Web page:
It follows a blueprint, behaves in predictable ways and has a specific set of methods we can call on it.
One hundred and seventy-two methods to be exact, the “methods” method being oneIf you’re new to Ruby, you might also be familiar with the array and hash classes.
Which, just like strings, follow their own blueprints and have their own sets of methods:Which bring us nicely on to a very fundamental point about ruby being an object-oriented programming language —We can define our own classes, that will follow blueprints, behave in predictable ways and will have methods we can call, just like strings, arrays and hashes!Let’s say we have a program where we’ll need access to a lot of cats.
Every time we needed a cat, it wouldn’t be enough to to simply assign a new cat to a string.
We’d quickly lose track of your cats and what they can do.
Plus, these strings would be missing the very essence of what it means to *be* a cat.
This is where are classes come in.
We set up our new Cat classes like this:class Catend It’s that’s simple, we’re now ready to start making new catsSo we have Dinah, our brand new cat.
Which is great and all, but poor Dinah can’t do very much yet.
Just like the methods we can call on strings or arrays, it’s time to define some methods we can call on our cats.
First things first; a cat needs a name.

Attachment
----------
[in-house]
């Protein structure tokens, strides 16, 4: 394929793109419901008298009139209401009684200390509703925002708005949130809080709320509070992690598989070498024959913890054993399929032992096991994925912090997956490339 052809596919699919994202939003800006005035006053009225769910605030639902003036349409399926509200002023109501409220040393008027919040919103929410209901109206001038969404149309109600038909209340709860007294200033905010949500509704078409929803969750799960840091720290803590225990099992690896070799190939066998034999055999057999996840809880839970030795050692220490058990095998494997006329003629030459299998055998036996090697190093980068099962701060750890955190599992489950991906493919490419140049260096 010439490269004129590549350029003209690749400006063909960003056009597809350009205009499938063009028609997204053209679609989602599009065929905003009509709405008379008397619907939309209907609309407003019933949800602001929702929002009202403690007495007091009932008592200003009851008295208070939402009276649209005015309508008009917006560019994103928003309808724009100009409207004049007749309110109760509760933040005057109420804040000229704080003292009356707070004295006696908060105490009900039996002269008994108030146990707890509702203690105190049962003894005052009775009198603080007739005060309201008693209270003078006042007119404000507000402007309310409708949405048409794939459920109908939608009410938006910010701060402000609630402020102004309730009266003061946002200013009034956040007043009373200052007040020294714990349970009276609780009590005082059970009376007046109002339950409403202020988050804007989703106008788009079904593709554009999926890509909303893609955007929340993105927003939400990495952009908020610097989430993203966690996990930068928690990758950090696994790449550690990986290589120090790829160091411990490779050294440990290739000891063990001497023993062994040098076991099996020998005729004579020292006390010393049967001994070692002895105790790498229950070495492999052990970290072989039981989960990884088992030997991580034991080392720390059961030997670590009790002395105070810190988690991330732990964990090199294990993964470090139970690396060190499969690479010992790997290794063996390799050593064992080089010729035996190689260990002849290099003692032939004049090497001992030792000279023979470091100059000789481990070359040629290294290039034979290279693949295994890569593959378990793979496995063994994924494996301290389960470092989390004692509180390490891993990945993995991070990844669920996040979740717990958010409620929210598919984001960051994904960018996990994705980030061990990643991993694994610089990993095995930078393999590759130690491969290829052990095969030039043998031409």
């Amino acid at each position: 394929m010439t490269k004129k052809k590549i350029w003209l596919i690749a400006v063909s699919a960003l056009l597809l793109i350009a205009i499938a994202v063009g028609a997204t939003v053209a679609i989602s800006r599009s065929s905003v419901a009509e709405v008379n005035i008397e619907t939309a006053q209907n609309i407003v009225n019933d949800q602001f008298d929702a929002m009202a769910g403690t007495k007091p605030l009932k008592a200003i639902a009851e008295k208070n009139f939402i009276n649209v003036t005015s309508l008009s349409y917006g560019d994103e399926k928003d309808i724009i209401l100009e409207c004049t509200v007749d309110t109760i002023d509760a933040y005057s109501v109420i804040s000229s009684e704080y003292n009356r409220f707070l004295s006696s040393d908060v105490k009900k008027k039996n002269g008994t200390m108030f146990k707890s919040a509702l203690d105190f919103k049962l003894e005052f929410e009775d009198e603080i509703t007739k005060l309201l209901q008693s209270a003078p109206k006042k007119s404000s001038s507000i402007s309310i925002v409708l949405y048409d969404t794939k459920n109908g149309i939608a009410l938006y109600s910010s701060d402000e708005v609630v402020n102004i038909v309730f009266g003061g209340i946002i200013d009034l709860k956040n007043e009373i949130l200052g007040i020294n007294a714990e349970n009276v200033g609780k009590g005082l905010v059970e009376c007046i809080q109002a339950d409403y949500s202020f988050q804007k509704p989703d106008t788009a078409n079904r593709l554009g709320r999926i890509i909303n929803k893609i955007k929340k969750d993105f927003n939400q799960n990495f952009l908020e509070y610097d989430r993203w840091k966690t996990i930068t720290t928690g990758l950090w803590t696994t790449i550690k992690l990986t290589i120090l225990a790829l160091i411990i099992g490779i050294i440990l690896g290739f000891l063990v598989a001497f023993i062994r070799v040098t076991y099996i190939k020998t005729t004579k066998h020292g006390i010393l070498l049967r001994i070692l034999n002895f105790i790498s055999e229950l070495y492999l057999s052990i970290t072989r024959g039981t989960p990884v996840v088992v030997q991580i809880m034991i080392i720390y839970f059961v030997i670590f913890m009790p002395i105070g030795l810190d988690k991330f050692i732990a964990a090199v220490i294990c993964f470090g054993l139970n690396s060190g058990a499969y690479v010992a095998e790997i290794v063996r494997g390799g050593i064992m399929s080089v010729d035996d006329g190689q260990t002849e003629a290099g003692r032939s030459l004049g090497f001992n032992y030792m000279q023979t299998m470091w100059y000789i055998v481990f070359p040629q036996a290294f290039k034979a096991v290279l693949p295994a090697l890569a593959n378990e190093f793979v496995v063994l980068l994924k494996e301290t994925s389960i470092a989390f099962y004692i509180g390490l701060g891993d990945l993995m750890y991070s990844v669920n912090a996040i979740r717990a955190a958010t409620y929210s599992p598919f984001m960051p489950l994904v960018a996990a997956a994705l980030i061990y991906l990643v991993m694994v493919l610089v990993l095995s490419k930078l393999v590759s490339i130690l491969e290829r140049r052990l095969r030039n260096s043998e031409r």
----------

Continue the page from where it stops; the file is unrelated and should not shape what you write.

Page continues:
In order to give our cat a name, we’ll need to define some methods.
Great!.We’ve defined our methods so its time to give dinah a name.
Side note: don’t worry *too* about the @’s just yet, they’ll make more sense once you get more familiar with class methods.
So how can we check that Dinah has a name?.We can call the name method we’ve defined.
Our class is starting to take shape.
Now that our cat has a name, it’s time to give her a voice.
How do we do that?.Another method!And lastly, we’ll define a method to check if our cat is hungry:Ok, our cat can now speak, and tell us she’s hungry.
But, if you remember from earlier, we said we wanted a program with lots of cats.
Well, now we have our cat class, which is our blueprint, we can start making them, knowing they’ll behave predictably.
Great!.We now have out cat class that acts as a blueprint, behaves in predictable ways and and has specific methods we can call, just like our string and array classes!For more reading on classes in ruby be sure to check out the Ruby docs:https://ruby-doc.